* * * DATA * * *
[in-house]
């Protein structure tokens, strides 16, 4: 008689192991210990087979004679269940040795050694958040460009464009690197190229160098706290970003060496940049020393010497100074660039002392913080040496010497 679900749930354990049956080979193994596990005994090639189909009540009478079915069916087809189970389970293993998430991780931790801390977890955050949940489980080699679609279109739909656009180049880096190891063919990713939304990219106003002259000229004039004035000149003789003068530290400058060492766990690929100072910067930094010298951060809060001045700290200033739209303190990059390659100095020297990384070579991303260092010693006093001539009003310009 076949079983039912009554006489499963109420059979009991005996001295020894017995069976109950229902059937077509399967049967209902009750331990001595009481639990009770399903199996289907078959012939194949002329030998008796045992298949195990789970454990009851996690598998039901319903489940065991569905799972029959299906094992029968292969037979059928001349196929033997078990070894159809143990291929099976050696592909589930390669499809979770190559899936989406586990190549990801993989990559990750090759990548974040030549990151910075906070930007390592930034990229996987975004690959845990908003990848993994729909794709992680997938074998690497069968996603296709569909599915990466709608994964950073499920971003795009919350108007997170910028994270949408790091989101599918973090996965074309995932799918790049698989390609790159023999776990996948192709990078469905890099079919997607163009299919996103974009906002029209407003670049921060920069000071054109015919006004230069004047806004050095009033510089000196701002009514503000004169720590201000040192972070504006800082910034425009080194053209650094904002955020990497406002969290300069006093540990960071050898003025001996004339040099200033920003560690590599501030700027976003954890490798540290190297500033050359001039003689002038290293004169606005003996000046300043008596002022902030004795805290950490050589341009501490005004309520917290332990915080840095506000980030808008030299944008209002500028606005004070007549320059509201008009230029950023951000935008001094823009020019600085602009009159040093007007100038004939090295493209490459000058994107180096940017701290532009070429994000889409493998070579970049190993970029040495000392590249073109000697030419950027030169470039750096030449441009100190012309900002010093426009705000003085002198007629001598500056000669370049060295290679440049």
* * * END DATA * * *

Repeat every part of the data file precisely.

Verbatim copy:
[in-house]
């Protein structure tokens, strides 16, 4: 008689192991210990087979004679269940040795050694958040460009464009690197190229160098706290970003060496940049020393010497100074660039002392913080040496010497 679900749930354990049956080979193994596990005994090639189909009540009478079915069916087809189970389970293993998430991780931790801390977890955050949940489980080699679609279109739909656009180049880096190891063919990713939304990219106003002259000229004039004035000149003789003068530290400058060492766990690929100072910067930094010298951060809060001045700290200033739209303190990059390659100095020297990384070579991303260092010693006093001539009003310009 076949079983039912009554006489499963109420059979009991005996001295020894017995069976109950229902059937077509399967049967209902009750331990001595009481639990009770399903199996289907078959012939194949002329030998008796045992298949195990789970454990009851996690598998039901319903489940065991569905799972029959299906094992029968292969037979059928001349196929033997078990070894159809143990291929099976050696592909589930390669499809979770190559899936989406586990190549990801993989990559990750090759990548974040030549990151910075906070930007390592930034990229996987975004690959845990908003990848993994729909794709992680997938074998690497069968996603296709569909599915990466709608994964950073499920971003795009919350108007997170910028994270949408790091989101599918973090996965074309995932799918790049698989390609790159023999776990996948192709990078469905890099079919997607163009299919996103974009906002029209407003670049921060920069000071054109015919006004230069004047806004050095009033510089000196701002009514503000004169720590201000040192972070504006800082910034425009080194053209650094904002955020990497406002969290300069006093540990960071050898003025001996004339040099200033920003560690590599501030700027976003954890490798540290190297500033050359001039003689002038290293004169606005003996000046300043008596002022902030004795805290950490050589341009501490005004309520917290332990915080840095506000980030808008030299944008209002500028606005004070007549320059509201008009230029950023951000935008001094823009020019600085602009009159040093007007100038004939090295493209490459000058994107180096940017701290532009070429994000889409493998070579970049190993970029040495000392590249073109000697030419950027030169470039750096030449441009100190012309900002010093426009705000003085002198007629001598500056000669370049060295290679440049």